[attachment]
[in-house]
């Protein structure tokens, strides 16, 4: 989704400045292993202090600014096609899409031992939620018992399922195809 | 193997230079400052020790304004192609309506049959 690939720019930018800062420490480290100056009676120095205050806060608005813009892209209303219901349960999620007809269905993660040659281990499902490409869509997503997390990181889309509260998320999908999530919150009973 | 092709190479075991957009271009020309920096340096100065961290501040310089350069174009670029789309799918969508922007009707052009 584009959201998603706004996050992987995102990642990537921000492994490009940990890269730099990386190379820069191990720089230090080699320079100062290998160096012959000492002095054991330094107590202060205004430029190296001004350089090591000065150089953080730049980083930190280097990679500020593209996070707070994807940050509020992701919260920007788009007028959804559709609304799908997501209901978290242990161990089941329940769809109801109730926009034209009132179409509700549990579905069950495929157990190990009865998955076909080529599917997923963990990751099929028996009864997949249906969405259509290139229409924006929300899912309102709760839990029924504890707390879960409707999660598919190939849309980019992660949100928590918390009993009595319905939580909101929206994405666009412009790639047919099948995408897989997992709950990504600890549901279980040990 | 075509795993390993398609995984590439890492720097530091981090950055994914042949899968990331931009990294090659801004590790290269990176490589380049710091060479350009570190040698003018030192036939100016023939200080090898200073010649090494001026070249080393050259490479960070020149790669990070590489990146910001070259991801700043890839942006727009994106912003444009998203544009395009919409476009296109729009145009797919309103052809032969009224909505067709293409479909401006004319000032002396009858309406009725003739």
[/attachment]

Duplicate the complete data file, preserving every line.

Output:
[in-house]
């Protein structure tokens, strides 16, 4: 989704400045292993202090600014096609899409031992939620018992399922195809 | 193997230079400052020790304004192609309506049959 690939720019930018800062420490480290100056009676120095205050806060608005813009892209209303219901349960999620007809269905993660040659281990499902490409869509997503997390990181889309509260998320999908999530919150009973 | 092709190479075991957009271009020309920096340096100065961290501040310089350069174009670029789309799918969508922007009707052009 584009959201998603706004996050992987995102990642990537921000492994490009940990890269730099990386190379820069191990720089230090080699320079100062290998160096012959000492002095054991330094107590202060205004430029190296001004350089090591000065150089953080730049980083930190280097990679500020593209996070707070994807940050509020992701919260920007788009007028959804559709609304799908997501209901978290242990161990089941329940769809109801109730926009034209009132179409509700549990579905069950495929157990190990009865998955076909080529599917997923963990990751099929028996009864997949249906969405259509290139229409924006929300899912309102709760839990029924504890707390879960409707999660598919190939849309980019992660949100928590918390009993009595319905939580909101929206994405666009412009790639047919099948995408897989997992709950990504600890549901279980040990 | 075509795993390993398609995984590439890492720097530091981090950055994914042949899968990331931009990294090659801004590790290269990176490589380049710091060479350009570190040698003018030192036939100016023939200080090898200073010649090494001026070249080393050259490479960070020149790669990070590489990146910001070259991801700043890839942006727009994106912003444009998203544009395009919409476009296109729009145009797919309103052809032969009224909505067709293409479909401006004319000032002396009858309406009725003739």